Among the recipients of IOUs was the California Student Aid Commission, which runs the Cal Grant scholarship program.
The commission will forward its IOUs as payment for student fees at community colleges and universities until the state starts issuing cash, officials said.
If the practice continues into August, Glendale Community College may be able to help cover tuition costs for some grant recipients, but not all of them, said Ron Nakasone, interim vice president of administrative services.
More than 200,000 California students receive Cal Grants to help pay for college and, although no details were immediately available on the number of recipients at Glendale Community College, a significant portion of the population would be affected by the issuance of IOUs, Nakasone said.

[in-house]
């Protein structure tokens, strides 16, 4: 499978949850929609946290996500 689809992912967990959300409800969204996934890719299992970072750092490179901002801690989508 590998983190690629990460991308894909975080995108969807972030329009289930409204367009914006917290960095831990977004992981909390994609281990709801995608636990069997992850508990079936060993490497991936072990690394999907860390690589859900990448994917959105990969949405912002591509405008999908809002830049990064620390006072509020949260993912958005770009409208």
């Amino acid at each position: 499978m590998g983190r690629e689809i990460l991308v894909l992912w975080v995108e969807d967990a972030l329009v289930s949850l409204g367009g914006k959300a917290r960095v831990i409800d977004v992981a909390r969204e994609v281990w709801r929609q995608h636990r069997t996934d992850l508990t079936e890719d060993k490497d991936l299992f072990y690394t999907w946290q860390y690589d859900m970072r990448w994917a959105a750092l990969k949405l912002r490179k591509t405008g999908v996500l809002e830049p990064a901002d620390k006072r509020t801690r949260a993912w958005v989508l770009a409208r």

The college will use its own funds to advance tuition payments for some students receiving Cal Grants, but administrators will not be able to offer additional help to those who also receive federal Pell Grants, he said.
It is unclear what the college will ask of students who need financial assistance, but will temporarily lose Cal Grant support because of IOUs, he said.
“If they don’t get a Cal Grant they could be in jeopardy or not moving forward on their education,” Nakasone said.
But administrators are hoping students won’t have to face that situation, he said.
“As long as they have a budget by the end of July there’s really no impact on us,” he said.
Lawmakers expressed optimism Monday that a budget solution for the state’s gaping revenue shortfall could be reached within the next two weeks because of recent progress in negotiations.